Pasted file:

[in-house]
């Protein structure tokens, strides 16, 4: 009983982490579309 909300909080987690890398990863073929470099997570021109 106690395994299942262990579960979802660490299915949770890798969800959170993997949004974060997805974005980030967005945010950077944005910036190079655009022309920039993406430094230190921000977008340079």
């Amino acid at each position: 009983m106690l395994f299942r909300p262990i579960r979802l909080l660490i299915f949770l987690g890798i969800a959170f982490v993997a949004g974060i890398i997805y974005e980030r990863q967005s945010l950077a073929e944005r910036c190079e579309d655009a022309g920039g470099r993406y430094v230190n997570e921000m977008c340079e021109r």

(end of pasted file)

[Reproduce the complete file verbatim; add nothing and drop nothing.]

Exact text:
[in-house]
């Protein structure tokens, strides 16, 4: 009983982490579309 909300909080987690890398990863073929470099997570021109 106690395994299942262990579960979802660490299915949770890798969800959170993997949004974060997805974005980030967005945010950077944005910036190079655009022309920039993406430094230190921000977008340079």
């Amino acid at each position: 009983m106690l395994f299942r909300p262990i579960r979802l909080l660490i299915f949770l987690g890798i969800a959170f982490v993997a949004g974060i890398i997805y974005e980030r990863q967005s945010l950077a073929e944005r910036c190079e579309d655009a022309g920039g470099r993406y430094v230190n997570e921000m977008c340079e021109r």